'Fantastic' new hospital ward welcomes first patients

Sister Diana Bernardino, NNUH clinical lead for the DPU, cutting the ribbon to open the new ward.

Sister Diana Bernardino, NNUH clinical lead for the DPU, cutting the ribbon to open the new ward. - Credit: NNUH

A new day procedure unit for hospital patients who need a short overnight stay has officially opened. 

Staff at the Norfolk and Norwich University Hospital cut the ribbon to celebrate the opening of the renovated Lion and Golden wards, in its Arthur South Day Procedure Unit (DPU) in a "vital step" to tackle the ongoing backlog of operations.

The aim of the project was to create the infrastructure for a dedicated 23-hour patient stay recovery area.

A new say procedure unit has been opened at the Norfolk and Norwich University Hospital.

A new say procedure unit has been opened at the Norfolk and Norwich University Hospital. - Credit: NNUH

The work has created a new recovery area in the DPU meaning patients who are having more complex procedures are able to recover on the unit and be discharged by hospital teams in the morning, reducing the need of inpatients bed spaces.

In addition to creating a new recovery area, the nurses base has been relocated to give staff and a better patient flow through the department.


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Dr Michael Irvine, NNUH director of service (Anaesthesia) and chief of service (Theatres), said: “Our vision for the future is to use this new dedicated patient area to support patients who only need a brief overnight stay after their operation and can be discharged early in the morning after their surgery by a specialist day surgery nursing team.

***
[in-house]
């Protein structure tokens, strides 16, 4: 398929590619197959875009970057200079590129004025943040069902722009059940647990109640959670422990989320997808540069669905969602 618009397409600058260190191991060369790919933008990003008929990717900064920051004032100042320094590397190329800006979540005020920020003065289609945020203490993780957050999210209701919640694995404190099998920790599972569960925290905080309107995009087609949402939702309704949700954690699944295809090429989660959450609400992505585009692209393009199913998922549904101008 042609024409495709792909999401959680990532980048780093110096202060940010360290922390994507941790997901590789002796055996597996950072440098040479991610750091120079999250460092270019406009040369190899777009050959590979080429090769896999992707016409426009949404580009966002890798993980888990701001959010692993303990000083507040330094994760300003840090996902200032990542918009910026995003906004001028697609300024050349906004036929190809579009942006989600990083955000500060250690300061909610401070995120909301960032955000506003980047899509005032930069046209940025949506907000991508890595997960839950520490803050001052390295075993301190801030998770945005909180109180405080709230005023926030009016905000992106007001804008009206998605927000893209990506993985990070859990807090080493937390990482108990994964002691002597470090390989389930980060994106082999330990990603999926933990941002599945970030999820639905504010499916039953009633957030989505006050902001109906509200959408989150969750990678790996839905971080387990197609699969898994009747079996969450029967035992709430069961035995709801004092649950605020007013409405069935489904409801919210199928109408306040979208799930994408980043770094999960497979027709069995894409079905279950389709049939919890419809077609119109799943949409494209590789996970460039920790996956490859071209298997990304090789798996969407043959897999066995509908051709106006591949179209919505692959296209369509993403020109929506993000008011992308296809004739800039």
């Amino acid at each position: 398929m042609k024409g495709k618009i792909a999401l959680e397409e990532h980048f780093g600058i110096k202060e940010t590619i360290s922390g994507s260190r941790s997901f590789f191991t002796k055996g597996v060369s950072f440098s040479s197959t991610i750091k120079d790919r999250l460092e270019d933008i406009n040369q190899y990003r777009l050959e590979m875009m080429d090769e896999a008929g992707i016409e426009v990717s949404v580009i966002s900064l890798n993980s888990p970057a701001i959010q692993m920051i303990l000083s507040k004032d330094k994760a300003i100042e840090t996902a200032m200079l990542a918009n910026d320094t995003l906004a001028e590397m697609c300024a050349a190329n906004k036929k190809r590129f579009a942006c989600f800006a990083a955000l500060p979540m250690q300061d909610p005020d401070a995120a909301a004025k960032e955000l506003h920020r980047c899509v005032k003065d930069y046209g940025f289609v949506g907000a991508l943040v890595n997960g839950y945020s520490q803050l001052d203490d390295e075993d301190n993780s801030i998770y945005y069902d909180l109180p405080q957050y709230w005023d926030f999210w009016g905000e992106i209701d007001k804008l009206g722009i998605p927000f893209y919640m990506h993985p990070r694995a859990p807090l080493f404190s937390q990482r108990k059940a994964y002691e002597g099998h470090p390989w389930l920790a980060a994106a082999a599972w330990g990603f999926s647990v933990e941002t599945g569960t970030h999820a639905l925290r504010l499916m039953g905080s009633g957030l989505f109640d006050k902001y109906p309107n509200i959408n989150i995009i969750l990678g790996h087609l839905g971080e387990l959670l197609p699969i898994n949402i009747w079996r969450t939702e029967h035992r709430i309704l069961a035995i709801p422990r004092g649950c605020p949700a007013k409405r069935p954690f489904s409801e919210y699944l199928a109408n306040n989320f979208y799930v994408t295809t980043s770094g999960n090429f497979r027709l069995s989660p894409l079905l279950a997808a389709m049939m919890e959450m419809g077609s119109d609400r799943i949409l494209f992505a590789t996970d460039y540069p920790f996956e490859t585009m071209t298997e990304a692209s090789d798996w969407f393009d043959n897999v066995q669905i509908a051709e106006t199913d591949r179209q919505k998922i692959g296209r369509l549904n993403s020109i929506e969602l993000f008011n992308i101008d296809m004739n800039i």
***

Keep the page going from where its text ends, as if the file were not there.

"This model of care is often called 23 hour stay and will reduce the demand on our traditional inpatient post-operative beds, whilst improving patient experience.”

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Sister Diana Bernardino, NNUH clinical lead for the DPU, added: “This is such a fantastic space: it will be a great environment for our patients and our team. We are future-proofing our department and these are exciting times."

The hospital is currently working on a number of developments as part of its Theatre Improvement Programme, which also includes a new Ambulatory Procedure Unit and Children’s theatre complex. 

Work has begun on the new £6.5m three theatre complex, which will become an "integral" part of the Jenny Lind Children's Hospital. 

The hospital has more than 68,000 people waiting for treatment, with more than 10,000 waiting over 12 months. 

Recent NHS figures placed Norfolk and Waveney as having the fifth-highest waiting list in the country. 


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